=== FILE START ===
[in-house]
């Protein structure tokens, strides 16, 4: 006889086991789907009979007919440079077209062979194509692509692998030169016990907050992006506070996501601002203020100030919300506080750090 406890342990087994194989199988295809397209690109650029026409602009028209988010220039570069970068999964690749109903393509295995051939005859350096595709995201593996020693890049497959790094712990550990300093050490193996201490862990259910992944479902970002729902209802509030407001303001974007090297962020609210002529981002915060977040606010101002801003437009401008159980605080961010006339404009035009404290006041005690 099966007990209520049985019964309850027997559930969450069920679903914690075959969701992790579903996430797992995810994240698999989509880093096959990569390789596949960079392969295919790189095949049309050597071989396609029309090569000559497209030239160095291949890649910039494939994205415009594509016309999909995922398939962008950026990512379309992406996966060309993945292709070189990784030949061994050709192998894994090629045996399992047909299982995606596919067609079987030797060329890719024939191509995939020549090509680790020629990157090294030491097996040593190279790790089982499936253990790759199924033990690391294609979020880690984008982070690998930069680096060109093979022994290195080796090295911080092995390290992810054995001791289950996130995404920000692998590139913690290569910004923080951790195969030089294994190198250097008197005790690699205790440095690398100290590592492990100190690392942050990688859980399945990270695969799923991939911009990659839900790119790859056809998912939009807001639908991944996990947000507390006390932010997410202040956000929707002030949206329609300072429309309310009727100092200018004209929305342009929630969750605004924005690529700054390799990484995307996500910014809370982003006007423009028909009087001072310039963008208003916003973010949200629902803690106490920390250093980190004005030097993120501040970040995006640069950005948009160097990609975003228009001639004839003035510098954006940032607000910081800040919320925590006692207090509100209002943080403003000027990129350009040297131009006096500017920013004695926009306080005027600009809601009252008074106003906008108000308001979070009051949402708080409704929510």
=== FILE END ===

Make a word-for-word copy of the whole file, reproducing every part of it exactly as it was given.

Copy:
[in-house]
């Protein structure tokens, strides 16, 4: 006889086991789907009979007919440079077209062979194509692509692998030169016990907050992006506070996501601002203020100030919300506080750090 406890342990087994194989199988295809397209690109650029026409602009028209988010220039570069970068999964690749109903393509295995051939005859350096595709995201593996020693890049497959790094712990550990300093050490193996201490862990259910992944479902970002729902209802509030407001303001974007090297962020609210002529981002915060977040606010101002801003437009401008159980605080961010006339404009035009404290006041005690 099966007990209520049985019964309850027997559930969450069920679903914690075959969701992790579903996430797992995810994240698999989509880093096959990569390789596949960079392969295919790189095949049309050597071989396609029309090569000559497209030239160095291949890649910039494939994205415009594509016309999909995922398939962008950026990512379309992406996966060309993945292709070189990784030949061994050709192998894994090629045996399992047909299982995606596919067609079987030797060329890719024939191509995939020549090509680790020629990157090294030491097996040593190279790790089982499936253990790759199924033990690391294609979020880690984008982070690998930069680096060109093979022994290195080796090295911080092995390290992810054995001791289950996130995404920000692998590139913690290569910004923080951790195969030089294994190198250097008197005790690699205790440095690398100290590592492990100190690392942050990688859980399945990270695969799923991939911009990659839900790119790859056809998912939009807001639908991944996990947000507390006390932010997410202040956000929707002030949206329609300072429309309310009727100092200018004209929305342009929630969750605004924005690529700054390799990484995307996500910014809370982003006007423009028909009087001072310039963008208003916003973010949200629902803690106490920390250093980190004005030097993120501040970040995006640069950005948009160097990609975003228009001639004839003035510098954006940032607000910081800040919320925590006692207090509100209002943080403003000027990129350009040297131009006096500017920013004695926009306080005027600009809601009252008074106003906008108000308001979070009051949402708080409704929510």